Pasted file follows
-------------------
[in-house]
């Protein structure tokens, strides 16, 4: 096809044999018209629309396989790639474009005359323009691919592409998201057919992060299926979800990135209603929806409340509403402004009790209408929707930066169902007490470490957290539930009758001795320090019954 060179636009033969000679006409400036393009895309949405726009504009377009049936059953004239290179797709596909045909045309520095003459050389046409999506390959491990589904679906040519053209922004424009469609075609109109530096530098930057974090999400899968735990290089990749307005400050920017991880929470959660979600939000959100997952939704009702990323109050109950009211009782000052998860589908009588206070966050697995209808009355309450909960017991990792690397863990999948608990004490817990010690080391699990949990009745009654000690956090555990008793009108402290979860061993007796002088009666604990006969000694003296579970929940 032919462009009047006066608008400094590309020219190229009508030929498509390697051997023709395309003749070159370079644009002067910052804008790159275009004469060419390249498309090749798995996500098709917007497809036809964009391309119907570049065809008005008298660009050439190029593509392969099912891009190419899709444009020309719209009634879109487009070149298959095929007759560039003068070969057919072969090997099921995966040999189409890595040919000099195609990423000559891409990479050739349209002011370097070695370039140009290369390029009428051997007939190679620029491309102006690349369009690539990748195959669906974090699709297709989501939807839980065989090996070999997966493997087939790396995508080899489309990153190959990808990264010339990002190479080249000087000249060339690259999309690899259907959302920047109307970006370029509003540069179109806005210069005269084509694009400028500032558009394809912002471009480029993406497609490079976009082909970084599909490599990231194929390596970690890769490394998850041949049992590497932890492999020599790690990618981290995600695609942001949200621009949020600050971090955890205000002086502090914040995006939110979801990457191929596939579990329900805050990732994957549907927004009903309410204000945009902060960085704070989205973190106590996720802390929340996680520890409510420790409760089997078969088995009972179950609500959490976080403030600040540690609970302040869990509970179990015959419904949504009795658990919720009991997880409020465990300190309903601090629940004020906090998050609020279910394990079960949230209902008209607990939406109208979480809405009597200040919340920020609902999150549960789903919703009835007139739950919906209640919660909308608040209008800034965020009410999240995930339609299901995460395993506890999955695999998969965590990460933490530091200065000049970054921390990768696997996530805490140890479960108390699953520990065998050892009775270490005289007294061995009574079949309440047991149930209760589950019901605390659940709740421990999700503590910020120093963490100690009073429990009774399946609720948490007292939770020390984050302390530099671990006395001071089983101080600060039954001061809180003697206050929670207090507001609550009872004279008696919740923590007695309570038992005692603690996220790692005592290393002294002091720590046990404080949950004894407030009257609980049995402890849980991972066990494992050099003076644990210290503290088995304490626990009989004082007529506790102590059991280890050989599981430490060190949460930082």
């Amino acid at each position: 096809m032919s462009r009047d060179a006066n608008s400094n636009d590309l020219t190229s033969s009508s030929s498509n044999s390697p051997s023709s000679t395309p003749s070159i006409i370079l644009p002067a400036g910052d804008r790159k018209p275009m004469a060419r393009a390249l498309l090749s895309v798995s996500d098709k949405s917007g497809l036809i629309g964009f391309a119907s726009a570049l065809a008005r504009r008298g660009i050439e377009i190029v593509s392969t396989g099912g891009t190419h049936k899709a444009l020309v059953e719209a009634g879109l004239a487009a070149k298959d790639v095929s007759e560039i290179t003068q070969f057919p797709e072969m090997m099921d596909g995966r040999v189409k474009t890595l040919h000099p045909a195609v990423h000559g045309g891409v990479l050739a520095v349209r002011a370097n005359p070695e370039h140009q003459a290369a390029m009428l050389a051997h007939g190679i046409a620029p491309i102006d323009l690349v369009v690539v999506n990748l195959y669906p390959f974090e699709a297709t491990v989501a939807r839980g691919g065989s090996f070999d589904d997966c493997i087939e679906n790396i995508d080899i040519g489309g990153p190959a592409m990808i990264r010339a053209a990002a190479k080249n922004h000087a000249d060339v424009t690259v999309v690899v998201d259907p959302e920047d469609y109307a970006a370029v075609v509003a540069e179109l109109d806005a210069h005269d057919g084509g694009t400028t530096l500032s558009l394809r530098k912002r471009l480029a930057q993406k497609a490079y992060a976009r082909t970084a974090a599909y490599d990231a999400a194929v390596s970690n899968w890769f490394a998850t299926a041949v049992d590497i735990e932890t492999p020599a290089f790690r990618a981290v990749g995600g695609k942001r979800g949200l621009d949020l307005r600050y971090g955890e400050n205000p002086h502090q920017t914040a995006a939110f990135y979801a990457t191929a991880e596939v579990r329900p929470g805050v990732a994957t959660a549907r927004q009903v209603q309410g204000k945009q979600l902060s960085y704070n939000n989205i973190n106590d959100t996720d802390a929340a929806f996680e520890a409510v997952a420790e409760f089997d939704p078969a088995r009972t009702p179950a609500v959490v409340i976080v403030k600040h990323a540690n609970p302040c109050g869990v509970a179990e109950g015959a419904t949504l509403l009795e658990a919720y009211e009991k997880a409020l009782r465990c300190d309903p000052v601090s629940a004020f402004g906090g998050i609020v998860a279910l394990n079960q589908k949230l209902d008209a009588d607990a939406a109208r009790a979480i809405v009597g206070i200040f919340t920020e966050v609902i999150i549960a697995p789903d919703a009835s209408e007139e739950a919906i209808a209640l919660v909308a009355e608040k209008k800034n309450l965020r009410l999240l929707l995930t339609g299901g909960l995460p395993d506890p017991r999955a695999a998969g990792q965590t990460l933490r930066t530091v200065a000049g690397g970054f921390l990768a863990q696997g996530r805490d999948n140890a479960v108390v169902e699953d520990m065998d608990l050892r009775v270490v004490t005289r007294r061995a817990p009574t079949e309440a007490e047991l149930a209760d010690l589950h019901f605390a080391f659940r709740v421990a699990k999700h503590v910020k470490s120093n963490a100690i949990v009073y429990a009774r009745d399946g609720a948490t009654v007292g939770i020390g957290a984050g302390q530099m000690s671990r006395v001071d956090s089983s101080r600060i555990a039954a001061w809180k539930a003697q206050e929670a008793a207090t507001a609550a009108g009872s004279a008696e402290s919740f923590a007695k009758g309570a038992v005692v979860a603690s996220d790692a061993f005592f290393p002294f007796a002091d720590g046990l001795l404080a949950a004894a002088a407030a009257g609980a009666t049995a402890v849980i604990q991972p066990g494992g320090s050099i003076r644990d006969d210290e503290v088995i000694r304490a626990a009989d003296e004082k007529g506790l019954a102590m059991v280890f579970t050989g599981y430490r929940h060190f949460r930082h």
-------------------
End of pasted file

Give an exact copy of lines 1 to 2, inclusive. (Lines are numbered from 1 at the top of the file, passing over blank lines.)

[in-house]
């Protein structure tokens, strides 16, 4: 096809044999018209629309396989790639474009005359323009691919592409998201057919992060299926979800990135209603929806409340509403402004009790209408929707930066169902007490470490957290539930009758001795320090019954 060179636009033969000679006409400036393009895309949405726009504009377009049936059953004239290179797709596909045909045309520095003459050389046409999506390959491990589904679906040519053209922004424009469609075609109109530096530098930057974090999400899968735990290089990749307005400050920017991880929470959660979600939000959100997952939704009702990323109050109950009211009782000052998860589908009588206070966050697995209808009355309450909960017991990792690397863990999948608990004490817990010690080391699990949990009745009654000690956090555990008793009108402290979860061993007796002088009666604990006969000694003296579970929940 032919462009009047006066608008400094590309020219190229009508030929498509390697051997023709395309003749070159370079644009002067910052804008790159275009004469060419390249498309090749798995996500098709917007497809036809964009391309119907570049065809008005008298660009050439190029593509392969099912891009190419899709444009020309719209009634879109487009070149298959095929007759560039003068070969057919072969090997099921995966040999189409890595040919000099195609990423000559891409990479050739349209002011370097070695370039140009290369390029009428051997007939190679620029491309102006690349369009690539990748195959669906974090699709297709989501939807839980065989090996070999997966493997087939790396995508080899489309990153190959990808990264010339990002190479080249000087000249060339690259999309690899259907959302920047109307970006370029509003540069179109806005210069005269084509694009400028500032558009394809912002471009480029993406497609490079976009082909970084599909490599990231194929390596970690890769490394998850041949049992590497932890492999020599790690990618981290995600695609942001949200621009949020600050971090955890205000002086502090914040995006939110979801990457191929596939579990329900805050990732994957549907927004009903309410204000945009902060960085704070989205973190106590996720802390929340996680520890409510420790409760089997078969088995009972179950609500959490976080403030600040540690609970302040869990509970179990015959419904949504009795658990919720009991997880409020465990300190309903601090629940004020906090998050609020279910394990079960949230209902008209607990939406109208979480809405009597200040919340920020609902999150549960789903919703009835007139739950919906209640919660909308608040209008800034965020009410999240995930339609299901995460395993506890999955695999998969965590990460933490530091200065000049970054921390990768696997996530805490140890479960108390699953520990065998050892009775270490005289007294061995009574079949309440047991149930209760589950019901605390659940709740421990999700503590910020120093963490100690009073429990009774399946609720948490007292939770020390984050302390530099671990006395001071089983101080600060039954001061809180003697206050929670207090507001609550009872004279008696919740923590007695309570038992005692603690996220790692005592290393002294002091720590046990404080949950004894407030009257609980049995402890849980991972066990494992050099003076644990210290503290088995304490626990009989004082007529506790102590059991280890050989599981430490060190949460930082």